Dr. Dean Richardson, Who Led Efforts To Save Barbaro, Has Surgery Following Riding Accident - Horse Racing News | Paulick Report

Dr. Dean Richardson, Who Led Efforts To Save Barbaro, Has Surgery Following Riding Accident

Dr. Dean Richardson (photo courtesy of American Association of Equine Practitioners)

Dr. Dean Richardson, who rose to international prominence in 2006 through his efforts to save Kentucky Derby winner Barbaro after the colt suffered a severe injury in the Preakness Stakes, is recovering from surgery conducted on Tuesday following a riding accident two days earlier.

The School of Veterinary Medicine at the University of Pennsylvania (Penn Vet)  issued the following statement on Wednesday:

“As many in the equine community are aware, Dr. Dean W. Richardson, Charles W. Raker Professor of Equine Surgery, was injured in a riding accident on Sunday, April 10, 2022. Dr. Richardson underwent surgery on Tuesday, April 12, 2022, at Thomas Jefferson University Hospital in Philadelphia. Legions of students, former and current residents, veterinarians, trainers and equestrians from around the world have reached out to express their love for Dr. Richardson and their profound appreciation for how he has touched their lives. The entire Penn Vet community remains positive and hopeful as Dean begins his recovery. We are making every effort to support Dr. Richardson and his family and will share updates when appropriate.”

Richardson was the chief of large animal surgery at Penn Vet's New Bolton Center in Kennett Square, Pa., and led the team that reconstructed Barbaro's right hind leg, which had multiple fractures after being pulled up quickly after the start of the Preakness by jockey Edgar Prado. Along with Barbaro's owners, Roy and Gretchen Jackson, Richardson went to extraordinary lengths to explain to the public the injury, the surgical procedures and recovery process that followed in a series of press conferences, television appearances and interviews.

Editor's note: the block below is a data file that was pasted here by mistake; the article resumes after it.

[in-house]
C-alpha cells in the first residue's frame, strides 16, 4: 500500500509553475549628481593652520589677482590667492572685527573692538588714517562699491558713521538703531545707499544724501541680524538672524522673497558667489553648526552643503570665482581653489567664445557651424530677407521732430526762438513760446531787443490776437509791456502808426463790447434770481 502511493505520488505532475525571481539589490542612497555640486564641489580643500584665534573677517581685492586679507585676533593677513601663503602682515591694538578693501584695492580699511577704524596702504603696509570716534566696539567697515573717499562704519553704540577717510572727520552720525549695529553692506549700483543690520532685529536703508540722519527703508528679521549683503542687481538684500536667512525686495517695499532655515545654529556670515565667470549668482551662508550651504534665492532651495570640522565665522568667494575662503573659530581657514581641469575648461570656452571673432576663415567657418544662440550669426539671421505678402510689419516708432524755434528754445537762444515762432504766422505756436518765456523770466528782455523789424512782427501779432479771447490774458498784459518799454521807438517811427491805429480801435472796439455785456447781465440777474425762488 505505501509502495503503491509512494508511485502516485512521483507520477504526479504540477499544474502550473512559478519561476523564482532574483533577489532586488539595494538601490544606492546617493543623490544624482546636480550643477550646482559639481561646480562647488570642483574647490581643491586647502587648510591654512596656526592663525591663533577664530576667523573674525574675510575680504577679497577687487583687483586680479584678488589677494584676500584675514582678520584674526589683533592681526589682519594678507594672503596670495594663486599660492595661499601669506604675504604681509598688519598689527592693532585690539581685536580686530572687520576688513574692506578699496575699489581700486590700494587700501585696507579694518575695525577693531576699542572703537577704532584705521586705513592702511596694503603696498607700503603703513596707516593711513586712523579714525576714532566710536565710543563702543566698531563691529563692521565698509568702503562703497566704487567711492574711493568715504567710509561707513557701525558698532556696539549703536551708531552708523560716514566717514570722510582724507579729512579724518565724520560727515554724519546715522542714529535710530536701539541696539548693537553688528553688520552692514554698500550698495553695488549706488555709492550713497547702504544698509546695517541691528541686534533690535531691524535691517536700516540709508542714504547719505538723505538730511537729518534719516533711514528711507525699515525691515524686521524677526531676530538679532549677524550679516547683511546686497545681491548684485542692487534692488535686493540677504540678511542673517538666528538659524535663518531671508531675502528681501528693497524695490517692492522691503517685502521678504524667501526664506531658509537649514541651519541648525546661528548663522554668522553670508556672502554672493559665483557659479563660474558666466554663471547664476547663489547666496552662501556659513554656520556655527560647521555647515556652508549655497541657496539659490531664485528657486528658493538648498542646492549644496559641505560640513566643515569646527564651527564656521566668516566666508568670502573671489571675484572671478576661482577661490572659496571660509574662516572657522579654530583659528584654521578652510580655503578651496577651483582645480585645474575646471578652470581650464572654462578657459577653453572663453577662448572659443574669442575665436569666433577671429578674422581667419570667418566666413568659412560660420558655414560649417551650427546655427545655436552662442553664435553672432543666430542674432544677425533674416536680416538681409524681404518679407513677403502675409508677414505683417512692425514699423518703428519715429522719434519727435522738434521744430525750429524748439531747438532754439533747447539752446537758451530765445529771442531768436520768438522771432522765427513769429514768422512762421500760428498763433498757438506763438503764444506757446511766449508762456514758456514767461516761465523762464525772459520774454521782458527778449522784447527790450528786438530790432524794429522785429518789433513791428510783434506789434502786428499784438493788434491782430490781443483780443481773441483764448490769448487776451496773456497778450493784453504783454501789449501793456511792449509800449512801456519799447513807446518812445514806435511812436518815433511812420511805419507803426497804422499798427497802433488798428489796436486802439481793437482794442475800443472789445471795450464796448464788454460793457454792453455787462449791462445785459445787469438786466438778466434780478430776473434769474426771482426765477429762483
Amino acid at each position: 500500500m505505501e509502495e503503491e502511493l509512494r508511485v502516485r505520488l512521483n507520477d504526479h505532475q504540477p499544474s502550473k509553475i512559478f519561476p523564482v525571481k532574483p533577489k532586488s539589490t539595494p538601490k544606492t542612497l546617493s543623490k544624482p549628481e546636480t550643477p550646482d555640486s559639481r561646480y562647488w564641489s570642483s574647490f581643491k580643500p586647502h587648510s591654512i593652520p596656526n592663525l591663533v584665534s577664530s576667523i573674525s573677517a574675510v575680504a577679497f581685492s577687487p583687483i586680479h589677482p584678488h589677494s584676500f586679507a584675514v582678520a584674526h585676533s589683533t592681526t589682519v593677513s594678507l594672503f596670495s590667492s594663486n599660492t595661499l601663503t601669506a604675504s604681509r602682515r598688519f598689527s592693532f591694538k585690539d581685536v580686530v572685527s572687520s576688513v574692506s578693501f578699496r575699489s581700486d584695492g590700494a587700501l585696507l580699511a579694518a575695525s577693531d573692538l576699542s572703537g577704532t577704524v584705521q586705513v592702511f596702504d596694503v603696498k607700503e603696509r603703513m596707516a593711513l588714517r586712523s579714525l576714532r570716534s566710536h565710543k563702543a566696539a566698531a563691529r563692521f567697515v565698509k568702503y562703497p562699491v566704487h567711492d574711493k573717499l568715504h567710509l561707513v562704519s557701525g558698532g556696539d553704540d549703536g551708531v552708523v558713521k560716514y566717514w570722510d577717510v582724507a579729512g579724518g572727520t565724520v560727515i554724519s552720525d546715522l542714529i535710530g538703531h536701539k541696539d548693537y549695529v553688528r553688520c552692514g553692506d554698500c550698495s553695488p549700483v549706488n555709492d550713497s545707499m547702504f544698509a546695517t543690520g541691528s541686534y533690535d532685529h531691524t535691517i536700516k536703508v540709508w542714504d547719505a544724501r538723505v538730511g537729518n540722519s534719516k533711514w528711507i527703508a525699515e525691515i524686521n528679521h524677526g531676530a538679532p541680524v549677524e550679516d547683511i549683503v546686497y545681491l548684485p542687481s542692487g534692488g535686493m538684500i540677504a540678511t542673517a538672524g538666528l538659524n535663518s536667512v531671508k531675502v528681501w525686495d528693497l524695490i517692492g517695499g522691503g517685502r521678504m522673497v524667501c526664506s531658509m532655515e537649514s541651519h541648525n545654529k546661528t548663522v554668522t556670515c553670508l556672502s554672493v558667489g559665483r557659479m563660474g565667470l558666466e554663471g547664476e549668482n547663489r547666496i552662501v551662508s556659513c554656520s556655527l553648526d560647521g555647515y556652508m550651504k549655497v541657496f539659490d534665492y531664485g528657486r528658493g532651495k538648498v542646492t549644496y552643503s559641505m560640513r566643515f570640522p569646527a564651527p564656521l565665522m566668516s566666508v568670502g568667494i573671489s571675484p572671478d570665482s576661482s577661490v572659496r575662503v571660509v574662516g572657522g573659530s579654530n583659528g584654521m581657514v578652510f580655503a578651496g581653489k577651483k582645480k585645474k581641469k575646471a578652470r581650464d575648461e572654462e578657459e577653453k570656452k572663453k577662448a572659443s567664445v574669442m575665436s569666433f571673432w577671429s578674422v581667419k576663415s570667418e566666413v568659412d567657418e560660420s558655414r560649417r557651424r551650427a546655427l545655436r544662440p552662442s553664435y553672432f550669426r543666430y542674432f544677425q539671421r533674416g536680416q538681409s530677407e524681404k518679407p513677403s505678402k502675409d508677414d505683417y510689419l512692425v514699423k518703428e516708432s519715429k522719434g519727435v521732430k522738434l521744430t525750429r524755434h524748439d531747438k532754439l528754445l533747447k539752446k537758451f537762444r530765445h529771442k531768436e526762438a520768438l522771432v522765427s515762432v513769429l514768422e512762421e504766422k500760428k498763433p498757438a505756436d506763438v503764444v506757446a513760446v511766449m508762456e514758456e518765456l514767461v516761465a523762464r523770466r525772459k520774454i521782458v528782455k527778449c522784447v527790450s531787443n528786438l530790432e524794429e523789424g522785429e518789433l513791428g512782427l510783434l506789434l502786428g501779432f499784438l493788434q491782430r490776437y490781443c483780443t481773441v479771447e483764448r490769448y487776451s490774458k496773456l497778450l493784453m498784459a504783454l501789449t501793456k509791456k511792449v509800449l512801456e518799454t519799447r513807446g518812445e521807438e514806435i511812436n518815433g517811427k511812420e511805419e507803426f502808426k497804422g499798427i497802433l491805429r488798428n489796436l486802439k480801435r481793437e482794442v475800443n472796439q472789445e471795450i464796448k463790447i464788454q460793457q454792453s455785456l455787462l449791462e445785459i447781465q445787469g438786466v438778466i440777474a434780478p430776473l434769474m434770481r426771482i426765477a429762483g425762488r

In the end, when Barbaro was euthanized due to the onset of laminitis in January 2007, Richardson patiently explained to the media and the public during a press conference why the decision was ultimately made. Richardson was part of “Team Barbaro” that was recognized with a Special Eclipse Award for the transparent manner in which they handled the situation from the time of Barbaro's injury until his death nearly nine months later. He's won numerous other awards and commendations for teaching, research and surgery.

Richardson received his veterinary degree from The Ohio State University in 1979 and has remained at New Bolton throughout his career after completing his internship there.

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